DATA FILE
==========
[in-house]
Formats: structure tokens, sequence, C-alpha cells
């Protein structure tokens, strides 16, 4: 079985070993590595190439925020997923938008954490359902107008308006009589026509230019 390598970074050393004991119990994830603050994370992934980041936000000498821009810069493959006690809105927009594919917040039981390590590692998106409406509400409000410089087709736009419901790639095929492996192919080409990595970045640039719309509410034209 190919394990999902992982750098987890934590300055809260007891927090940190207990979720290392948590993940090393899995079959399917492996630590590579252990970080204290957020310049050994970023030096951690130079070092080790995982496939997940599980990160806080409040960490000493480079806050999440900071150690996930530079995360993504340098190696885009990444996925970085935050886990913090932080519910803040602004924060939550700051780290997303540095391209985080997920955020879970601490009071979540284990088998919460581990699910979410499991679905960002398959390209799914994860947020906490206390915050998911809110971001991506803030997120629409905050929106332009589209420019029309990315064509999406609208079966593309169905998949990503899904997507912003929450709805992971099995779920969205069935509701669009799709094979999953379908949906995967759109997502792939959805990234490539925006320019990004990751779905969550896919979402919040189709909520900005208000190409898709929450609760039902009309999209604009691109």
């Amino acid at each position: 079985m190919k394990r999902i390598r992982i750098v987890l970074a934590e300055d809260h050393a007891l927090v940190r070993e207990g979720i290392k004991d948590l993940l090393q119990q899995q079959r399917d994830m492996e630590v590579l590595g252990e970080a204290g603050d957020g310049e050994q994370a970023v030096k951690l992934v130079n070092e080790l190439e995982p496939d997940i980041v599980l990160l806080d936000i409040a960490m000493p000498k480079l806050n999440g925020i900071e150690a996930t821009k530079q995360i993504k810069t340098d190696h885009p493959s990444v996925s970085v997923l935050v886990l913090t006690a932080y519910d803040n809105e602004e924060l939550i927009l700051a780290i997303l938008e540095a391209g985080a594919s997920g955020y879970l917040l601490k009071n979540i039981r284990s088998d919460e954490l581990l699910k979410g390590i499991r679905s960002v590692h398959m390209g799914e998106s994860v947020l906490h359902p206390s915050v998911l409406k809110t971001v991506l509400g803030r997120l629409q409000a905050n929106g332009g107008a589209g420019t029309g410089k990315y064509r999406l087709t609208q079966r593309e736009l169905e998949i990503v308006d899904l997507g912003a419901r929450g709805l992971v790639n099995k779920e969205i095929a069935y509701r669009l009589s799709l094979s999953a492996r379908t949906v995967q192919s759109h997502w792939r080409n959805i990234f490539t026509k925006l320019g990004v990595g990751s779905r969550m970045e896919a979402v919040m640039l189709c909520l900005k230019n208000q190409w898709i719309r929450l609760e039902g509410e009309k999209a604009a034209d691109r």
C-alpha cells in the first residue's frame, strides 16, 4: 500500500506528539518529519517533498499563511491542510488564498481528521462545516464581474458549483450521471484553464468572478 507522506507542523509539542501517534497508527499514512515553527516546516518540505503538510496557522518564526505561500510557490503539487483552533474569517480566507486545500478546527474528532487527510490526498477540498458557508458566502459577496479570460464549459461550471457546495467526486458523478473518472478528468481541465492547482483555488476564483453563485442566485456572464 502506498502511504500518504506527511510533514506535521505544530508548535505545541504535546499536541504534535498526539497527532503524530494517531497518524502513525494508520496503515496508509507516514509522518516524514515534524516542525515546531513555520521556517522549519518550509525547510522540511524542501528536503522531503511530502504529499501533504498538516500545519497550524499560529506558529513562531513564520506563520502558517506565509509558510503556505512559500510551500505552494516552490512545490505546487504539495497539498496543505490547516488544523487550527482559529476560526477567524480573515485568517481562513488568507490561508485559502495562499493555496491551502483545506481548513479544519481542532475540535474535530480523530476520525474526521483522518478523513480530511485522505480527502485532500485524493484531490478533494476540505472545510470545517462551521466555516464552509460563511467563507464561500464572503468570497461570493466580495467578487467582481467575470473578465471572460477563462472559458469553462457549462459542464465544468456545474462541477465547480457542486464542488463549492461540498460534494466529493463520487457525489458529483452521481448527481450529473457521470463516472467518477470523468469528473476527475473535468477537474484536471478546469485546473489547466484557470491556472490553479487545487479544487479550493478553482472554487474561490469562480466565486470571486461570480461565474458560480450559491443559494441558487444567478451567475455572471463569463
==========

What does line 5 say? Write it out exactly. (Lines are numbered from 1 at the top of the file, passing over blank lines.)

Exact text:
C-alpha cells in the first residue's frame, strides 16, 4: 500500500506528539518529519517533498499563511491542510488564498481528521462545516464581474458549483450521471484553464468572478 507522506507542523509539542501517534497508527499514512515553527516546516518540505503538510496557522518564526505561500510557490503539487483552533474569517480566507486545500478546527474528532487527510490526498477540498458557508458566502459577496479570460464549459461550471457546495467526486458523478473518472478528468481541465492547482483555488476564483453563485442566485456572464 502506498502511504500518504506527511510533514506535521505544530508548535505545541504535546499536541504534535498526539497527532503524530494517531497518524502513525494508520496503515496508509507516514509522518516524514515534524516542525515546531513555520521556517522549519518550509525547510522540511524542501528536503522531503511530502504529499501533504498538516500545519497550524499560529506558529513562531513564520506563520502558517506565509509558510503556505512559500510551500505552494516552490512545490505546487504539495497539498496543505490547516488544523487550527482559529476560526477567524480573515485568517481562513488568507490561508485559502495562499493555496491551502483545506481548513479544519481542532475540535474535530480523530476520525474526521483522518478523513480530511485522505480527502485532500485524493484531490478533494476540505472545510470545517462551521466555516464552509460563511467563507464561500464572503468570497461570493466580495467578487467582481467575470473578465471572460477563462472559458469553462457549462459542464465544468456545474462541477465547480457542486464542488463549492461540498460534494466529493463520487457525489458529483452521481448527481450529473457521470463516472467518477470523468469528473476527475473535468477537474484536471478546469485546473489547466484557470491556472490553479487545487479544487479550493478553482472554487474561490469562480466565486470571486461570480461565474458560480450559491443559494441558487444567478451567475455572471463569463